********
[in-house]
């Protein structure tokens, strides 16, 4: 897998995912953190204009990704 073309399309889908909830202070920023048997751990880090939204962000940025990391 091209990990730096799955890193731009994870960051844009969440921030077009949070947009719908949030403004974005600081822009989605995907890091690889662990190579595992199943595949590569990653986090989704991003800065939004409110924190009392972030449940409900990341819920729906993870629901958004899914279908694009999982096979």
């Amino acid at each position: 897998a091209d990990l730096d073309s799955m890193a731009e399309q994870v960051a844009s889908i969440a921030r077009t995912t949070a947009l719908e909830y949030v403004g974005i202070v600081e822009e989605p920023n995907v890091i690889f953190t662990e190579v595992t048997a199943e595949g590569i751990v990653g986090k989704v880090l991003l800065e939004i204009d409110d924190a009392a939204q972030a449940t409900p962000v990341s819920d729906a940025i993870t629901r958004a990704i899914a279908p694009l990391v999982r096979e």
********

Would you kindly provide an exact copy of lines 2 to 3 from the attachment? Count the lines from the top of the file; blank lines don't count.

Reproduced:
């Protein structure tokens, strides 16, 4: 897998995912953190204009990704 073309399309889908909830202070920023048997751990880090939204962000940025990391 091209990990730096799955890193731009994870960051844009969440921030077009949070947009719908949030403004974005600081822009989605995907890091690889662990190579595992199943595949590569990653986090989704991003800065939004409110924190009392972030449940409900990341819920729906993870629901958004899914279908694009999982096979």
């Amino acid at each position: 897998a091209d990990l730096d073309s799955m890193a731009e399309q994870v960051a844009s889908i969440a921030r077009t995912t949070a947009l719908e909830y949030v403004g974005i202070v600081e822009e989605p920023n995907v890091i690889f953190t662990e190579v595992t048997a199943e595949g590569i751990v990653g986090k989704v880090l991003l800065e939004i204009d409110d924190a009392a939204q972030a449940t409900p962000v990341s819920d729906a940025i993870t629901r958004a990704i899914a279908p694009l990391v999982r096979e």